Sometimes I like to follow along with tutorials because then I don’t have to do so much planning. These berries and branches were inspired by a Skillshare class, and I plan to cut them down and make them into greeting card toppers.
I plan to get a lot of use out of Skillshare this fall and winter because of staying in more. It’s a great way to learn new things or just paint along for the fun of it.
I’ve never seen one of these beauties but upon investigation found that it is because I’ve not been looking in the right places. Cedar Waxwings can be seen in flocks year-round, usually in tall cedar or other fruit-bearing trees. They are quite social and it is rare to see one by itself. Cedar waxwings flock together in trees and swallow berries whole, but they also fly over water for insects in warmer weather. These birds are named for their red wax-like wing tips and their preferred trees.
Maybe if I offer fruit at the bird feeders early this spring, one might wander by. It’s worth a try!
Creating 31 watercolors in 31 days seems a little daunting, but keeping up so far has been fun. I’ll start here with Day 2 because Day 1 had it’s own post.
Day 2-Delicious Food
Day 3-Primary Colors
Day 4-Fourth of July Sparkler
Day 5-Shades of Blue
Day 6-Simple Things
Day 7-Playing Games
I post daily on Instagram, but in order not to flood email inboxes, a weekly recap seems to be the best option. Also, because many of the daily prompt challenges are painted very simply, recapping a week at a time might be more pleasing to the eyes. 🙂 However, I’ll probably do singleton posts intermittently throughout the month, too.
Again, here’s a little more info on World Watercolor Month and the mission to help young artists through The Dreaming Zebra Foundation. This is a charity providing support so that children and young adults are given an equal opportunity to explore and develop their creativity in the arts.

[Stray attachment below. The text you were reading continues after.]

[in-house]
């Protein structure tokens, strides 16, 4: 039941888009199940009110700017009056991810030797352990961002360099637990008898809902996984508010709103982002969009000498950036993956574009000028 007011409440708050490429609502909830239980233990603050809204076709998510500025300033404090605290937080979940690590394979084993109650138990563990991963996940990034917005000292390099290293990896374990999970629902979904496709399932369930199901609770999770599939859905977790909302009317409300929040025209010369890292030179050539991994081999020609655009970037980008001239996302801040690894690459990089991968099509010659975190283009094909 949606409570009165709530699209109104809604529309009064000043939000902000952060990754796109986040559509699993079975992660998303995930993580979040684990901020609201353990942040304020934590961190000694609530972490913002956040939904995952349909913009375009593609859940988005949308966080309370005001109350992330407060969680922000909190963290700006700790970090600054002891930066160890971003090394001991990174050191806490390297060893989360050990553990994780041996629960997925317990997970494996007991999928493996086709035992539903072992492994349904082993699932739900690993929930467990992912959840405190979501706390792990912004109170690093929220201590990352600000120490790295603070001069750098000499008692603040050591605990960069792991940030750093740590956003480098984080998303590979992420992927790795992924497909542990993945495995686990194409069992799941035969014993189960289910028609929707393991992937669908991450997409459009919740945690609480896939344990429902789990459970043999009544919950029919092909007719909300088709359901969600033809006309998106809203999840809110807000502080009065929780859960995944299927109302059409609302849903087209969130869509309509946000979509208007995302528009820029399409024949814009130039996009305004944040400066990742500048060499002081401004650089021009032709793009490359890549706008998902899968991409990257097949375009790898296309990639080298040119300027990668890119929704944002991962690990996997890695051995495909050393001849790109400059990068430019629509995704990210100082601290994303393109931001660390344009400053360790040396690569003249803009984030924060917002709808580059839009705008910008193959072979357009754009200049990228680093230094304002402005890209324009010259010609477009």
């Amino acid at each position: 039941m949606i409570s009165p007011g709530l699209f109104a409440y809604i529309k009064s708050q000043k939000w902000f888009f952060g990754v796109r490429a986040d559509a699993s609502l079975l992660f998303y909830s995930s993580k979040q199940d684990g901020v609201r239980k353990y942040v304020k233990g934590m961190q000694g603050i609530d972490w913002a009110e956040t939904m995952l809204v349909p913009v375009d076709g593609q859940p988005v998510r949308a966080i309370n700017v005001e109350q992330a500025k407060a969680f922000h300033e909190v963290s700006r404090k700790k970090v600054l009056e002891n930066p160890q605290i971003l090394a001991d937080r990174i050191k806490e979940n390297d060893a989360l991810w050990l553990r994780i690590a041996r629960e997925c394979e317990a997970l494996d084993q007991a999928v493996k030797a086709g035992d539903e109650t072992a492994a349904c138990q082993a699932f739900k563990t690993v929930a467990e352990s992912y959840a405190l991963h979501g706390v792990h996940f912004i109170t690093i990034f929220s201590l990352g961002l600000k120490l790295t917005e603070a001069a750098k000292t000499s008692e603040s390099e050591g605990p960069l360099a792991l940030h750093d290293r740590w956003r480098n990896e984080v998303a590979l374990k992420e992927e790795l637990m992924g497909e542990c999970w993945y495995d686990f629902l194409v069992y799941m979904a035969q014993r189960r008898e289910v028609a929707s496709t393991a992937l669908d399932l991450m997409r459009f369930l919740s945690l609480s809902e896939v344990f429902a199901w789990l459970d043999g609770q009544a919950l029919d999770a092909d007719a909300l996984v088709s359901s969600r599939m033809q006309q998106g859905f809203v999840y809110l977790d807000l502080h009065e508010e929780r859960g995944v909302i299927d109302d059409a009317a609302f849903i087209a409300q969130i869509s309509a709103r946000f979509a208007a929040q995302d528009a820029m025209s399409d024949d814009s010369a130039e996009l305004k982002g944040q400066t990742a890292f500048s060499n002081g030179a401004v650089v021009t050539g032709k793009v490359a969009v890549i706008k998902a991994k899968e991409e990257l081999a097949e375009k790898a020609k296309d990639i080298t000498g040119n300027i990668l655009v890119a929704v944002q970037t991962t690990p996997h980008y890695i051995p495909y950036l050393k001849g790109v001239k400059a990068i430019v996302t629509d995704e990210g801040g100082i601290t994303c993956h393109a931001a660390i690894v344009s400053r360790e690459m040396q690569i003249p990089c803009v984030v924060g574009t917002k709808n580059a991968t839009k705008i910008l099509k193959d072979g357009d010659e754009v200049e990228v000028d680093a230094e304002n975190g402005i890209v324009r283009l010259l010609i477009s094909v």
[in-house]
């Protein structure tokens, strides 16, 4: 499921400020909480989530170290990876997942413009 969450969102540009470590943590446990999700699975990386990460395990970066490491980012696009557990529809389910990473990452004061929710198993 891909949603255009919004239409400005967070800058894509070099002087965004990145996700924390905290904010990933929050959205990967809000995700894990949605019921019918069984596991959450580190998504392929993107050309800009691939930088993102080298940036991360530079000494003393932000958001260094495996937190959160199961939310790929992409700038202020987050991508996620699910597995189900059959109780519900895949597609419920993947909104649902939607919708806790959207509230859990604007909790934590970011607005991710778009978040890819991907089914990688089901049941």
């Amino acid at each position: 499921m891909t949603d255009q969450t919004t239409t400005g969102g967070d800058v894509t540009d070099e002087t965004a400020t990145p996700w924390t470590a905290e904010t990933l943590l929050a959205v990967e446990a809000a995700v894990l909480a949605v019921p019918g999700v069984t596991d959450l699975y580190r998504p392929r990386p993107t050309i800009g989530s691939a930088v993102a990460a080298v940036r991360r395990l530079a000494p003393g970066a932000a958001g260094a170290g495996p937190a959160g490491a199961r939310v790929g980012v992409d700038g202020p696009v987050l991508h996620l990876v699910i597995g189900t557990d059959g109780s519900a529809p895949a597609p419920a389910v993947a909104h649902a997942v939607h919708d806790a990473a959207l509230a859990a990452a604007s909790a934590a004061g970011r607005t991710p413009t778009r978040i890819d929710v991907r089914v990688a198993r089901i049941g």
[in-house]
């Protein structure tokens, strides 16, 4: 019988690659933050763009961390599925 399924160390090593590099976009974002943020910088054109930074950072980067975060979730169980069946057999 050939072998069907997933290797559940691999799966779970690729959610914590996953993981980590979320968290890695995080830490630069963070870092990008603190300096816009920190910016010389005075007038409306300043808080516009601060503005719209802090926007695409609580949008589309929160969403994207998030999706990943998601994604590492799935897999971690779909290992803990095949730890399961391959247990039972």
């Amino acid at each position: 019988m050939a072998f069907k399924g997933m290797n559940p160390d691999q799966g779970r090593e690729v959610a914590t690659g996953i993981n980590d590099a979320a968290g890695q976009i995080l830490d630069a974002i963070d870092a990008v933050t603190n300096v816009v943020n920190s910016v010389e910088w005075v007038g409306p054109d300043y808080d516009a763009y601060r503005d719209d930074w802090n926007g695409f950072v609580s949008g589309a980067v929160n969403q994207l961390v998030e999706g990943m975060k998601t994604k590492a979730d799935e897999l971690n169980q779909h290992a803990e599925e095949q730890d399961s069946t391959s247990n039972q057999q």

Deck the Halls with Boughs of Holly, Fa la la la la, la la la la. Didn’t know I could sing, did you? Well, it can barely be called singing, but this time of year has me caroling every day. Actually, December is my birthday month and that is why my parents named me Carol, although the name Holly was a close contender. But I digress . . .
Holly leaves and berries
Holly is a popular decoration at Christmastime and dates back to pagan celebrations of the winter solstice. As Christianity was introduced, the prickly leaves of the holly plant represented the crown of thorns that Jesus wore when he was crucified. The berries represented the drops of blood that were shed by Jesus for our salvation. Also, it is said that the leaves resemble flames to remind us of God’s burning love for His people.
Holly berries are a great source of food for birds and other outdoor wildlife but are toxic to humans and pets, so it is best to keep real holly berries outside. However, the leaves make excellent wreaths and sprigs that last quite a while. Fa la la la la!